She's no Deirdre Baker......but I don't mind reading what Susan Perren has to say in the Kids' section of the Globe and Mail now and then. (Odd, that the only thing I like about the Star is the bi-weekly Small Print section in which Deirdre Baker rambles, in her almost unbelievably articulate way, about the brightest and best of the Kids' book world).
But this, dear friends, is not about the Star, it is about Susan Perren's 2006 YA picks.
They read as follows:
The Astonishing Life of Octavian Nothing: Traitor to the Nation by MT Anderson ( recent winner of the National Book Award)
Gatty's Tale by Kevin Crossley-Holland
Odd Man Out by Sarah Ellis
Rex Zero and the End of the World by Tim Wynne-Jones
A Very Fine Line by Julie Johnston
A couple are usual suspects by now, but the Sarah Ellis delighted me. I was glad to hear her get the credit she so obviously deserves for this most recent endeavour.
As a bookseller, Octavian Nothing has been a challenge. It is, like the Boy in the Striped Pajamas by John Boyne, a book that forces the younger demographic to challenge themselves beyond the usual expectancy. Only the most dedicated of readers will have the tenacity to battle Anderson's beautiful 18th Century prose, dilluted sentences and spacious intervals. To get inside of Octavian's mind and reap the benefits of this multi-faceted text, one must be willing to surrender completely to one of the most difficult teen reads of the past couple of years. A worthwhile adventure, indeed, but not for the half-heartedly inclined.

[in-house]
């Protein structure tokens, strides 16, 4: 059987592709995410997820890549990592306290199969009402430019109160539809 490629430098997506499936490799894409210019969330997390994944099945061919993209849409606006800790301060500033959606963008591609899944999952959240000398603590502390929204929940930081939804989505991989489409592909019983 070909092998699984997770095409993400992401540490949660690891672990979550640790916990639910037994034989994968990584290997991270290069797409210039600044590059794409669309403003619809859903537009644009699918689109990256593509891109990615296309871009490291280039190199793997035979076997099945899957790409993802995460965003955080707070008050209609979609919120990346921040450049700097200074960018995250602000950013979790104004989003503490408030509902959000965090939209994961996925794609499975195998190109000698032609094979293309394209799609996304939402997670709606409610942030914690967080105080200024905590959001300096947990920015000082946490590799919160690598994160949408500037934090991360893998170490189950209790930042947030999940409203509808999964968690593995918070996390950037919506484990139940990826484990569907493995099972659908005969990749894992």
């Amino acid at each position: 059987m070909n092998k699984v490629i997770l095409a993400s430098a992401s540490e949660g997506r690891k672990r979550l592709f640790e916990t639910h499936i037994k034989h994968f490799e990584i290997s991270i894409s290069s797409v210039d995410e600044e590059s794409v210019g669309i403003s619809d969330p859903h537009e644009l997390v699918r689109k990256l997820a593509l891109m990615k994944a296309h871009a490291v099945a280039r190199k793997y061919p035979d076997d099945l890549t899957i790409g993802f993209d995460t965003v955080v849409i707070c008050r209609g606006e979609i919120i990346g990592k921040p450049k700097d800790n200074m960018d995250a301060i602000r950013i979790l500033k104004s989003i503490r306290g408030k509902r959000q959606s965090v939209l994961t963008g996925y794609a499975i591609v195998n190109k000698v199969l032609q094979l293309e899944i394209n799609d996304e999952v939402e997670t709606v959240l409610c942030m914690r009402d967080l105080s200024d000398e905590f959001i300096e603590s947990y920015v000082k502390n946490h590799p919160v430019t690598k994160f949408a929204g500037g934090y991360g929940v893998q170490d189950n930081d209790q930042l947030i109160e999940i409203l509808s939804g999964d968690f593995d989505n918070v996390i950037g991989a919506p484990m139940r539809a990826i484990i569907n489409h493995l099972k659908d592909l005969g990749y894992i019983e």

I read the ARC of the Julie Johnston in the summer and was thrilled at the supposed simplicity of the text and how the interposed thematic meaning beneath surfaced in Johnston's always eloquent manner. I love giving it to bright pre-teeners; wide eyed dreamers who love dwelling on the cusp of reality and fantasy; who feed on stories that transport them to different times. For those anxious to find a parallel, Eva Ibbotson's A Song For Summer strikes me as similar in tone and theme. Though both are set in different worlds physically, they both require the same capacity for abandonment. You want to drift of in these books. Take the words on the page, chew it slowly, and drift far away.
Gatty's Tale is, of course, a Crossley-Holland ( worthy in itself) and takes up the plight of the fiesty orphan we previously encountered in the enormously popular Arthur series. Always thinking our young friend deserves a book of her own, this met my expectations! Gatty's adventures seem to me a hybrid of Adam of the Road and an equally fascinating group of books by Joan Aiken ( see Wolves of Willougby Chase and Black Hearts in Battersea).